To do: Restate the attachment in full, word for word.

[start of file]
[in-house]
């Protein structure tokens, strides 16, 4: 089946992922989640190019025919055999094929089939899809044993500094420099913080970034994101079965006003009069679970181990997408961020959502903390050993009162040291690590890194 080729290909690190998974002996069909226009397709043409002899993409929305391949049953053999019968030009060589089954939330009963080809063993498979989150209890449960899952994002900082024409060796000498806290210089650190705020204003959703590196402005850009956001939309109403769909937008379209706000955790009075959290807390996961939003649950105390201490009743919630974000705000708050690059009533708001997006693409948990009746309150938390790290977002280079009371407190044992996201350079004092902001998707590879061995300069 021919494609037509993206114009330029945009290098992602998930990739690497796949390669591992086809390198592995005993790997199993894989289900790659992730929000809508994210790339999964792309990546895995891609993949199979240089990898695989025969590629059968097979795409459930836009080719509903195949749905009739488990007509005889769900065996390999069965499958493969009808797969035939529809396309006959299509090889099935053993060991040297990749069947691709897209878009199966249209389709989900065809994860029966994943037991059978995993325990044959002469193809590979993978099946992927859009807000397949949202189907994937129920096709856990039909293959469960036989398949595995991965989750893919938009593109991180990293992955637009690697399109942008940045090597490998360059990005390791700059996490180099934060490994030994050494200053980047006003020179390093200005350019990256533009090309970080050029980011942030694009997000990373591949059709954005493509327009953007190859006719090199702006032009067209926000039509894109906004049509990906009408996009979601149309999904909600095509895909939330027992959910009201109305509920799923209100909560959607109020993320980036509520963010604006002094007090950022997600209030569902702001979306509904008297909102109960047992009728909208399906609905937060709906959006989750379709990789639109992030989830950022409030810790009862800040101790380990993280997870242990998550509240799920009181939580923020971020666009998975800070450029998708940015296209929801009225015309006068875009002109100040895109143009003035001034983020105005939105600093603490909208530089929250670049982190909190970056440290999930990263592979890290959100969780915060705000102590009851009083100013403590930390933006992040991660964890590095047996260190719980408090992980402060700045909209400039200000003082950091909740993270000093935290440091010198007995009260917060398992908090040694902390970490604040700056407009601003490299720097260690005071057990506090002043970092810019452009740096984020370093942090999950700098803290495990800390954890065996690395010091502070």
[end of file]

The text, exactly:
[in-house]
């Protein structure tokens, strides 16, 4: 089946992922989640190019025919055999094929089939899809044993500094420099913080970034994101079965006003009069679970181990997408961020959502903390050993009162040291690590890194 080729290909690190998974002996069909226009397709043409002899993409929305391949049953053999019968030009060589089954939330009963080809063993498979989150209890449960899952994002900082024409060796000498806290210089650190705020204003959703590196402005850009956001939309109403769909937008379209706000955790009075959290807390996961939003649950105390201490009743919630974000705000708050690059009533708001997006693409948990009746309150938390790290977002280079009371407190044992996201350079004092902001998707590879061995300069 021919494609037509993206114009330029945009290098992602998930990739690497796949390669591992086809390198592995005993790997199993894989289900790659992730929000809508994210790339999964792309990546895995891609993949199979240089990898695989025969590629059968097979795409459930836009080719509903195949749905009739488990007509005889769900065996390999069965499958493969009808797969035939529809396309006959299509090889099935053993060991040297990749069947691709897209878009199966249209389709989900065809994860029966994943037991059978995993325990044959002469193809590979993978099946992927859009807000397949949202189907994937129920096709856990039909293959469960036989398949595995991965989750893919938009593109991180990293992955637009690697399109942008940045090597490998360059990005390791700059996490180099934060490994030994050494200053980047006003020179390093200005350019990256533009090309970080050029980011942030694009997000990373591949059709954005493509327009953007190859006719090199702006032009067209926000039509894109906004049509990906009408996009979601149309999904909600095509895909939330027992959910009201109305509920799923209100909560959607109020993320980036509520963010604006002094007090950022997600209030569902702001979306509904008297909102109960047992009728909208399906609905937060709906959006989750379709990789639109992030989830950022409030810790009862800040101790380990993280997870242990998550509240799920009181939580923020971020666009998975800070450029998708940015296209929801009225015309006068875009002109100040895109143009003035001034983020105005939105600093603490909208530089929250670049982190909190970056440290999930990263592979890290959100969780915060705000102590009851009083100013403590930390933006992040991660964890590095047996260190719980408090992980402060700045909209400039200000003082950091909740993270000093935290440091010198007995009260917060398992908090040694902390970490604040700056407009601003490299720097260690005071057990506090002043970092810019452009740096984020370093942090999950700098803290495990800390954890065996690395010091502070």